A Guide to Anti-Money Laundering for Crypto Firms
AMLD4, the 4th amendment to the Anti-Money Laundering Act will update the European Union’s existing Anti-Money Laundering and Counter-Terrorist Financing laws by implementing recommendations made by the Financial Action Task Force, the international global standard setting body of AML and CTF rules.
The 4th amendment revisions came about after a review of the operations of the Third EU AML Directive, which will be replaced by the 4th Directive. The Financial Action Task Force is an inter-governmental body that was established with the objective of creating standards and promoting implementation of regulatory, legal and operational measures to combat money laundering, terrorist financing and similar threats to the international financial system’s integrity. After reviewing operations of the 3rd Directive the group saw that there was a lack of consistency between Member States regarding the rules of the directive and the 4th seeks to clarify rules.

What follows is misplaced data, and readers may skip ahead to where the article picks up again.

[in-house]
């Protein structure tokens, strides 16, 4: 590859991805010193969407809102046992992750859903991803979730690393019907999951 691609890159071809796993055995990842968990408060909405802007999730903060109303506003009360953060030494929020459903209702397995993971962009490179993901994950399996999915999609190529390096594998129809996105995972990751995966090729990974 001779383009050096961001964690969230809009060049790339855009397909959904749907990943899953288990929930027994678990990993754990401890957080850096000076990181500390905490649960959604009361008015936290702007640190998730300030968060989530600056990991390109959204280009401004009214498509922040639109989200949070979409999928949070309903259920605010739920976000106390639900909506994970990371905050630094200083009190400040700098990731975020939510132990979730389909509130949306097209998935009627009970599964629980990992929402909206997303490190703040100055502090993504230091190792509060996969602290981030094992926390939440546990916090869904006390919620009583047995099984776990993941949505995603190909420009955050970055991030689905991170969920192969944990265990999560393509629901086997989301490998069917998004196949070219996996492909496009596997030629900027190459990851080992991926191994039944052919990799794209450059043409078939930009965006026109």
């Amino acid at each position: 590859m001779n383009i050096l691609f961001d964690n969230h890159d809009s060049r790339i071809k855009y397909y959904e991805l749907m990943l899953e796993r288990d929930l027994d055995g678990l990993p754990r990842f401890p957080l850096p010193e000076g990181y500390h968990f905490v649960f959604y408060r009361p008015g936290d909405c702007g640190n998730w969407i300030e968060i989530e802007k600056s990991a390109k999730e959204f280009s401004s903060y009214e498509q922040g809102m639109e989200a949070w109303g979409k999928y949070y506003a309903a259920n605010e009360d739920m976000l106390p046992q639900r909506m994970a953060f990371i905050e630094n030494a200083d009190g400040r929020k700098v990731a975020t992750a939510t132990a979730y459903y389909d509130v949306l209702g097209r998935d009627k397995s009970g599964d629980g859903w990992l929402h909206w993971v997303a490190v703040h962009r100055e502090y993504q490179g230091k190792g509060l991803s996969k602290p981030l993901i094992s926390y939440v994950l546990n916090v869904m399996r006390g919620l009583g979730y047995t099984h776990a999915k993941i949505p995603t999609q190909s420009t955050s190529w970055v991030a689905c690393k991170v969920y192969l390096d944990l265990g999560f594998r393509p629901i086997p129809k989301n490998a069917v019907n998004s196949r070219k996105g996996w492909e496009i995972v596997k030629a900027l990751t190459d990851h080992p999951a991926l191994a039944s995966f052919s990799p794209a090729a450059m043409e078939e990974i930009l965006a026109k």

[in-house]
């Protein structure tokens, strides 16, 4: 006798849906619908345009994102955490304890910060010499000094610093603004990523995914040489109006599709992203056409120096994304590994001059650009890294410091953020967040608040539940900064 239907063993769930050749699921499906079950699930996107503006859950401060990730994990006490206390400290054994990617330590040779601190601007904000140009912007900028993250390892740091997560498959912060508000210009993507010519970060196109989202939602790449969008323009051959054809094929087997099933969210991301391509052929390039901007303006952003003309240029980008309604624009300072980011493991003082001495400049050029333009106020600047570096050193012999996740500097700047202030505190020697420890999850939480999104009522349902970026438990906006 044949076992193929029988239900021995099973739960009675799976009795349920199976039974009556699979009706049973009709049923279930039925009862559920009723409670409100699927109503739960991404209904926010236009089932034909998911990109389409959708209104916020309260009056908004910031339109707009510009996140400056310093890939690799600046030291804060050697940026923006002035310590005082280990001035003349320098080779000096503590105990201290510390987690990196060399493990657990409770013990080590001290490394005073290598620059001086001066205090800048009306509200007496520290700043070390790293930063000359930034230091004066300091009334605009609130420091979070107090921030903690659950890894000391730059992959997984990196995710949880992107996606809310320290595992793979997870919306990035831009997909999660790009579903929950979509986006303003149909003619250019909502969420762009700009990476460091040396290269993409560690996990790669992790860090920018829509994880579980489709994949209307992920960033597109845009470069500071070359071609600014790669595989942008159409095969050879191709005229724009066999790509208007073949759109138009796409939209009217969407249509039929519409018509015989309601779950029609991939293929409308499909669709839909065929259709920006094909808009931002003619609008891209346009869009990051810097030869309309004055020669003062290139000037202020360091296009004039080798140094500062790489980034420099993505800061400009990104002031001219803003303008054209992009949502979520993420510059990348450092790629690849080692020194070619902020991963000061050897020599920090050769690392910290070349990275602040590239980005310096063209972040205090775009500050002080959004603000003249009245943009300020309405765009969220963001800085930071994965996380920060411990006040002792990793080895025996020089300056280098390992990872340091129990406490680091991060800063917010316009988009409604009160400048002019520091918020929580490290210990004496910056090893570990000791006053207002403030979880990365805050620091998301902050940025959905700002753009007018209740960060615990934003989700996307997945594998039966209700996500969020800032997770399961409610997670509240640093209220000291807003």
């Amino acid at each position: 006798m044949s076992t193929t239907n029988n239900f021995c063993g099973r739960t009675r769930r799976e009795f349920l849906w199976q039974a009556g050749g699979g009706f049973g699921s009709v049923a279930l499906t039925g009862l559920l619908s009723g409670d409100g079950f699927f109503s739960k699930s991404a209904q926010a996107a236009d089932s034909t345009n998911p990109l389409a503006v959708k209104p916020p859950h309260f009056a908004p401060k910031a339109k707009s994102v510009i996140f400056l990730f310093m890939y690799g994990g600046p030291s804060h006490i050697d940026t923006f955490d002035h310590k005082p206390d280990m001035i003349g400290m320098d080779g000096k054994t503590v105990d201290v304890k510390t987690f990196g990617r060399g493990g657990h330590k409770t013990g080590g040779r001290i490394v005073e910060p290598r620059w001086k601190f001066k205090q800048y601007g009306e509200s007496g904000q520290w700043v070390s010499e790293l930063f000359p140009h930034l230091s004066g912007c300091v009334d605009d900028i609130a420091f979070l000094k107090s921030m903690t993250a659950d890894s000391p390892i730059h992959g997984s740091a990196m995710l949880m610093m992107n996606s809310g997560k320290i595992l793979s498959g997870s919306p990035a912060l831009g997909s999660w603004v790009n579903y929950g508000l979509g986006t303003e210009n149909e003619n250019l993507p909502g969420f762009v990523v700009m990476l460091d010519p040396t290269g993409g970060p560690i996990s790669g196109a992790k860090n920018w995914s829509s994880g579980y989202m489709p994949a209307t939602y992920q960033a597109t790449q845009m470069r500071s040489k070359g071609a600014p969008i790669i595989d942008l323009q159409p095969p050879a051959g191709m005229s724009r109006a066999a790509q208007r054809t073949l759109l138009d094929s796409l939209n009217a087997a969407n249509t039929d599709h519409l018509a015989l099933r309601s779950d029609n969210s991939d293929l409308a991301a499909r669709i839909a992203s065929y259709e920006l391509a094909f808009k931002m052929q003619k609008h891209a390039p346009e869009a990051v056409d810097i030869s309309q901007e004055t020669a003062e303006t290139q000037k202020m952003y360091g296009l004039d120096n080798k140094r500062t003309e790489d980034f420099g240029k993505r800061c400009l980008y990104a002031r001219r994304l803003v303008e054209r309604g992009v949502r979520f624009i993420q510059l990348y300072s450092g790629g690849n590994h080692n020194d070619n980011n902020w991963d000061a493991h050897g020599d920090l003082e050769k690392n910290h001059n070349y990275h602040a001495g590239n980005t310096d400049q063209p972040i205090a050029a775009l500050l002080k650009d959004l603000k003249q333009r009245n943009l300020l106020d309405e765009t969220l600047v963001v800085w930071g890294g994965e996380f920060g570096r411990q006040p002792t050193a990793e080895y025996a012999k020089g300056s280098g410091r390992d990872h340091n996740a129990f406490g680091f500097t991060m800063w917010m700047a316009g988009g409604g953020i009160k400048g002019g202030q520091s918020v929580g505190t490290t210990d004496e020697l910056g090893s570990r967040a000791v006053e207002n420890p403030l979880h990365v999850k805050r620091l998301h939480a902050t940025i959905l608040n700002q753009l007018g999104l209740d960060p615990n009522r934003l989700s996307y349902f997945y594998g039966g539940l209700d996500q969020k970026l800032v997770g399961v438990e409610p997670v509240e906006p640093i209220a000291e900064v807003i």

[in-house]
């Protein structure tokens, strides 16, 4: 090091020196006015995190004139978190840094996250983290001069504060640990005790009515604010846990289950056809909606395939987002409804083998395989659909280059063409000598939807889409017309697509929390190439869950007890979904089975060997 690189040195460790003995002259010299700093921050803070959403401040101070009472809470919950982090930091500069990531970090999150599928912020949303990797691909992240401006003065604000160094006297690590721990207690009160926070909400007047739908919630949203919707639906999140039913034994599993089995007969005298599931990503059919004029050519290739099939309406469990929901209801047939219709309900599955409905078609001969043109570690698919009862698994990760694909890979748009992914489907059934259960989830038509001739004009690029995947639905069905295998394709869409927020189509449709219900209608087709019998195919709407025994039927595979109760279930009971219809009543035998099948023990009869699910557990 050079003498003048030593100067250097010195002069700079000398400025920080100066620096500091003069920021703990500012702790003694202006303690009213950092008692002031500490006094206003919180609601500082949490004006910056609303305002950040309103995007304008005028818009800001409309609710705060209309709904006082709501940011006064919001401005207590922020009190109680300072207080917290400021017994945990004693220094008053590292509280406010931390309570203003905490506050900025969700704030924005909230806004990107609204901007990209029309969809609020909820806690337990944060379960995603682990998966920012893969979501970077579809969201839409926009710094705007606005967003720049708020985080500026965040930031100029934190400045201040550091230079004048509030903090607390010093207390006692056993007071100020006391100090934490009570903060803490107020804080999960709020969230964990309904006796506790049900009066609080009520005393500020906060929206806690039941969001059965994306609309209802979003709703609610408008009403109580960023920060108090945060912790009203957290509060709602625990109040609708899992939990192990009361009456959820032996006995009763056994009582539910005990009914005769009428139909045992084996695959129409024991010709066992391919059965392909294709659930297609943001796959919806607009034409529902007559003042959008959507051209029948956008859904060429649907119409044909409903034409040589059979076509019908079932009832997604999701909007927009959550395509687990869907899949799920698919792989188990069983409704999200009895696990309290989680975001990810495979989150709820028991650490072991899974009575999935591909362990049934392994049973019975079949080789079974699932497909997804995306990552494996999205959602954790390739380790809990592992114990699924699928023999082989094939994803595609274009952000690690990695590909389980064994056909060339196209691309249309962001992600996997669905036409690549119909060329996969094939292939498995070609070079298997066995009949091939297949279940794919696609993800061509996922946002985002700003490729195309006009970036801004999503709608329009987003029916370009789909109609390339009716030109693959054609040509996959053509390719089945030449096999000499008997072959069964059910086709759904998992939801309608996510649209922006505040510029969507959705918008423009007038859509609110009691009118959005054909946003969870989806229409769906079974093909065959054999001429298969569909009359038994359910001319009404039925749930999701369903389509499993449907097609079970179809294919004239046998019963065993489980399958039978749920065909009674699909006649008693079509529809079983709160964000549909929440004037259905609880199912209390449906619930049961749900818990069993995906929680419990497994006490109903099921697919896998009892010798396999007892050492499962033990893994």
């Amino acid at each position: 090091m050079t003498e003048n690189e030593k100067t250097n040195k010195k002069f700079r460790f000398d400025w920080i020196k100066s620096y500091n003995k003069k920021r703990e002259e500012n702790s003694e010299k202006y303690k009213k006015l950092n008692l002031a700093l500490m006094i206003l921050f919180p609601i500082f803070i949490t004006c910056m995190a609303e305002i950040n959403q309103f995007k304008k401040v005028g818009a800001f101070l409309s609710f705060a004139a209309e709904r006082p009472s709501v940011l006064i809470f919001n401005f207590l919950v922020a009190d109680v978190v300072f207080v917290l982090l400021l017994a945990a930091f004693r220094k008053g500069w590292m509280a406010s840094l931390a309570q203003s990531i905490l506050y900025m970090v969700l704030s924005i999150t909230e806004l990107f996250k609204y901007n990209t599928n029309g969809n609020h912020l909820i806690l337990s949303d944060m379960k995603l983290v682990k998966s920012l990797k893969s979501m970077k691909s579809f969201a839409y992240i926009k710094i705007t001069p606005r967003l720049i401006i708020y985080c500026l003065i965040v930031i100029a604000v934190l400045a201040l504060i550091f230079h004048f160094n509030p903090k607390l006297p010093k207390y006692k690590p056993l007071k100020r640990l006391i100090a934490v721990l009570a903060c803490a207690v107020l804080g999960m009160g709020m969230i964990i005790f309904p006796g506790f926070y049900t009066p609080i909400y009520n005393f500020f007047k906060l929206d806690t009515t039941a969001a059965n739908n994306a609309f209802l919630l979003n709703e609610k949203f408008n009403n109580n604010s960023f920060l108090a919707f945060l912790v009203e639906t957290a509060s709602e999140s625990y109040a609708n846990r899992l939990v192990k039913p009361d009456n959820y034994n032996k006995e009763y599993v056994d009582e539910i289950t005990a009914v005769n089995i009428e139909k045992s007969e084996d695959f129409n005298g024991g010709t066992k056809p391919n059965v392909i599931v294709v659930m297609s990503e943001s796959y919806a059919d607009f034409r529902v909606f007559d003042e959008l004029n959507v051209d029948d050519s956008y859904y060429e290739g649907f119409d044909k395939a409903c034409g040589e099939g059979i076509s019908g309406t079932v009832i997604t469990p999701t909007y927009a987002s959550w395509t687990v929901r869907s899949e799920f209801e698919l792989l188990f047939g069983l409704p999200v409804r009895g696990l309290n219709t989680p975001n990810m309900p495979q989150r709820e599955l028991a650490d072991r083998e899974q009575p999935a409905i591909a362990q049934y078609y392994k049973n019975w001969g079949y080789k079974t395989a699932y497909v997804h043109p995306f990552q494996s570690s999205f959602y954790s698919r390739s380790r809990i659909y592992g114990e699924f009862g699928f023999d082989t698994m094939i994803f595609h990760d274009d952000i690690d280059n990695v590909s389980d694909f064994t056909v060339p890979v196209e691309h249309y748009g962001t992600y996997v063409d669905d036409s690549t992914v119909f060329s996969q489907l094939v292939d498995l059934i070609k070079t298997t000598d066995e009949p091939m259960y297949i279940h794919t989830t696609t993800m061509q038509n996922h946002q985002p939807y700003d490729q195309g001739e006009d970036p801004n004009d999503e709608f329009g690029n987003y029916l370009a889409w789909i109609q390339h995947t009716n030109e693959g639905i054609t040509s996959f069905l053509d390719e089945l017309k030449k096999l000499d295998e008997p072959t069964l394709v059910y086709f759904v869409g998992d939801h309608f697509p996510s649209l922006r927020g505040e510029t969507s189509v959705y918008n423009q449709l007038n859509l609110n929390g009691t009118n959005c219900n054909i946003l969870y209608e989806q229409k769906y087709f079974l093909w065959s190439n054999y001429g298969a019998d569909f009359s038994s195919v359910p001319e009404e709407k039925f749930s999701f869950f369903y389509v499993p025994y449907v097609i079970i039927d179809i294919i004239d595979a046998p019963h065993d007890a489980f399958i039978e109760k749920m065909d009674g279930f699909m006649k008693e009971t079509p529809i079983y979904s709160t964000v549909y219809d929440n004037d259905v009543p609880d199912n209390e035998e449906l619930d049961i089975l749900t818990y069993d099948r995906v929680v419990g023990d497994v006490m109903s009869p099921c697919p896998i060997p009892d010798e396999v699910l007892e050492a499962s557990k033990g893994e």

AMLD4 will also provide a more focused and targeted risk-based approach requiring that documented risk assessments be conducted by Designated Persons and that they are maintained current and up to date. Designated Persons will be allowed to apply for simplified measures if it is justified using the risk-based approach. The Politically Exposed Person (PEP) definition will be expanded in AMLD4 to include ‘domestic’ PEPs. Domestic PEPs are residents in EU Member States, which adds to the foreign PEPs such as members of parliament or government, judges of supreme courts and heads of state.
Originally published January 24, 2015, updated May 5, 2022
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